Overseeing the general operation of a shelter is the main responsibility of domestic violence shelter coordinators. They often work as part of victim advocacy teams, coordinating direct human services for residents and their children. They also participate in crisis intervention strategies, safety planning and skills training.
In 2012, salaries for community and social service occupations as a whole were $43,830 a year, according to the Bureau of Labor Statistics. In individual and family services, salaries for social service specialists, such as domestic violence shelter coordinators, were closer to $34,200 annually. The jobsite Indeed, however, provides a slightly higher figure, estimating the average salary of shelter coordinators at $43,000 -- right in line with the industry mean.
As with any job, earnings vary by location. Of the states, shelter coordinators in New York earned some of the highest wages, at an average of $52,000 a year -- roughly 21 percent more than the national average. Those in the District of Columbia fared almost as well, averaging $51,000 annually. Shelter coordinators in Illinois earned an average of $47,000, while those in California brought home $46,000. The same didn't hold for shelter coordinators in Minnesota, where the average salary was $38,000 a year.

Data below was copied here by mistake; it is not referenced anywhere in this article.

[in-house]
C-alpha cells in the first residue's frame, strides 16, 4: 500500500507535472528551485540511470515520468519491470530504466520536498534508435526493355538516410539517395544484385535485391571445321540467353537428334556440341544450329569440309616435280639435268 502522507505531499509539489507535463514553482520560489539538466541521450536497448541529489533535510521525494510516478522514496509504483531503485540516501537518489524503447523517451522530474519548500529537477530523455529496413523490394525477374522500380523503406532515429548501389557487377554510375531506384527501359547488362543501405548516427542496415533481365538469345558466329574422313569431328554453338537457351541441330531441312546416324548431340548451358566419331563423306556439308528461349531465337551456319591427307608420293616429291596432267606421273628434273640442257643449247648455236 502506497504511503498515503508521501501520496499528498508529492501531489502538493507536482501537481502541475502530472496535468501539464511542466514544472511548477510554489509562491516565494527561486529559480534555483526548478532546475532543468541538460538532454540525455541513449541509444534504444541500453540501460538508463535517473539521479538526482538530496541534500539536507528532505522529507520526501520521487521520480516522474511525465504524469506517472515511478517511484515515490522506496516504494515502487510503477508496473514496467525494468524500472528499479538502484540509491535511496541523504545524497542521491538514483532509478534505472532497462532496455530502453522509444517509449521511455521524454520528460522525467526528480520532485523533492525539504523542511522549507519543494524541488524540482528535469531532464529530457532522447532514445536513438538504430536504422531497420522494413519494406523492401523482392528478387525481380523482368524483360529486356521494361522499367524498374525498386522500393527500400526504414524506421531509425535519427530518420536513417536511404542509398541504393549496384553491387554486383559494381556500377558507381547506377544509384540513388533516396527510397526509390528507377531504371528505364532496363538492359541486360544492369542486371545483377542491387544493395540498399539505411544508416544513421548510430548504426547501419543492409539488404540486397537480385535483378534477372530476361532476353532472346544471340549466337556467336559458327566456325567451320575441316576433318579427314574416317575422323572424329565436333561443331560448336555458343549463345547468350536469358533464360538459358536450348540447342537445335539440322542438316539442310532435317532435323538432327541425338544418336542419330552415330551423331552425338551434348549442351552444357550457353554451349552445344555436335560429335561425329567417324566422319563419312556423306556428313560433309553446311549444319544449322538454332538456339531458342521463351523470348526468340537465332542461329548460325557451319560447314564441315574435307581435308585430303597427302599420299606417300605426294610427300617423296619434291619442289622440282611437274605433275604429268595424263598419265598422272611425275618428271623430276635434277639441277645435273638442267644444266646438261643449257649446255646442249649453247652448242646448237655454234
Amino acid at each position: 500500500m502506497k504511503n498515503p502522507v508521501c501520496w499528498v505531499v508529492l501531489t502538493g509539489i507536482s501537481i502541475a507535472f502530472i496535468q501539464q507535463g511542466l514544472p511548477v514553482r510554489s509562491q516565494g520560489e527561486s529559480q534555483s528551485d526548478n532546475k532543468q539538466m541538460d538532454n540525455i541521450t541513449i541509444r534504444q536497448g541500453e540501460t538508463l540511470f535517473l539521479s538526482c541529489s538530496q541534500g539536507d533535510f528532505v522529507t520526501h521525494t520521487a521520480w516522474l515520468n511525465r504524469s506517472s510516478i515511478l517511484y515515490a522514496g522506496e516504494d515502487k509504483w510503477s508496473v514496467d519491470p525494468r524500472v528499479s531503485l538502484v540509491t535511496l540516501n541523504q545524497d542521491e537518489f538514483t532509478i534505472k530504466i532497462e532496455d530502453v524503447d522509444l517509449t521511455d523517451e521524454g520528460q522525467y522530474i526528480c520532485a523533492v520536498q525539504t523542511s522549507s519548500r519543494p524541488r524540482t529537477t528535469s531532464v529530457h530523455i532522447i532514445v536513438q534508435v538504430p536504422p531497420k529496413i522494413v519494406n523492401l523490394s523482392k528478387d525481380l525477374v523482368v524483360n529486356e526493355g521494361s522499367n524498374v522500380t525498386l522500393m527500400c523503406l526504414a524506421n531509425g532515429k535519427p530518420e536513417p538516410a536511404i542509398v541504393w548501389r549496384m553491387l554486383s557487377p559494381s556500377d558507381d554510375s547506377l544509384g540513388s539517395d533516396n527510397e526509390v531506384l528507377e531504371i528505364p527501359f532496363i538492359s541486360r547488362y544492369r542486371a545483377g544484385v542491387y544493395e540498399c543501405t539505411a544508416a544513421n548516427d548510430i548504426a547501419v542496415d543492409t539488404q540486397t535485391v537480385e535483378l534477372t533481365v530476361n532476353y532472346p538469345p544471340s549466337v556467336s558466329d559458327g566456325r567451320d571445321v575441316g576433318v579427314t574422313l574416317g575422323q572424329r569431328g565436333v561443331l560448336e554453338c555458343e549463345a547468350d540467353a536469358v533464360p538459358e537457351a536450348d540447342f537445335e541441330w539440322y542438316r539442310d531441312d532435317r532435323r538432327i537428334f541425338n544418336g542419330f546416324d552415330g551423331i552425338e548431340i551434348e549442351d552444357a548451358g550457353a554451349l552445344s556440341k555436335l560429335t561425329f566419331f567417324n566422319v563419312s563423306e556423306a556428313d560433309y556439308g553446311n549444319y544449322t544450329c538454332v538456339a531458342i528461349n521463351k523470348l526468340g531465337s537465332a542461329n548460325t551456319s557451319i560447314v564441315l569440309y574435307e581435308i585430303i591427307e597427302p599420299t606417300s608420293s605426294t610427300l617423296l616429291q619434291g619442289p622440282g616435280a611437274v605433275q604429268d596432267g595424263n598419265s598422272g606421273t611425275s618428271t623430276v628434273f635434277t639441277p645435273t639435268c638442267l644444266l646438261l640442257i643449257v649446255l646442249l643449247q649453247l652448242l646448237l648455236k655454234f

Salaries in community and social services often depend on skills and education. Assistants in the industry, for example, need only a high school diploma and virtually no experience to work in these positions, and their salaries reflect this. As of 2012, the average was $30,710. Due to their greater responsibilities, shelter coordinators often need a bachelor’s degree in social work, public administration or a related field as well as a few years of work experience with case management or victim advocacy. Some employers may instead prefer to hire candidates with a master’s degree in counseling, social work or a related field.
Though the BLS doesn’t forecast job growth for shelter coordinators specifically, you can get an idea of what the future may hold by looking at similar occupations, such as social service managers. Through 2020, expect growth of 27 percent, almost twice the national average for all U.S. occupations, an estimated 14 percent. As the national population continues to grow, so does the need for community and social services. Budgetary constraints at the state and local levels could limit overall growth in the industry, however.
- Bureau of Labor Statistics: Employment and Wages in Community and Social Service Occupations
- Bureau of Labor Statistics: Community and Social Service Specialists, All Other
- Indeed: Domestic Violence Shelter Coordinator Salary
- Indeed: Domestic Violence Shelter Coordinator Salary in New York
- Indeed: Domestic Violence Shelter Coordinator Salary in Washington, DC
- Indeed: Domestic Violence Shelter Coordinator Salary in Illinois
- Indeed: Domestic Violence Shelter Coordinator Salary in California
- Indeed: Domestic Violence Shelter Coordinator Salary in Minnesota
- Bureau of Labor Statistics: Occupational Outlook Handbook – Social and Community Service Managers
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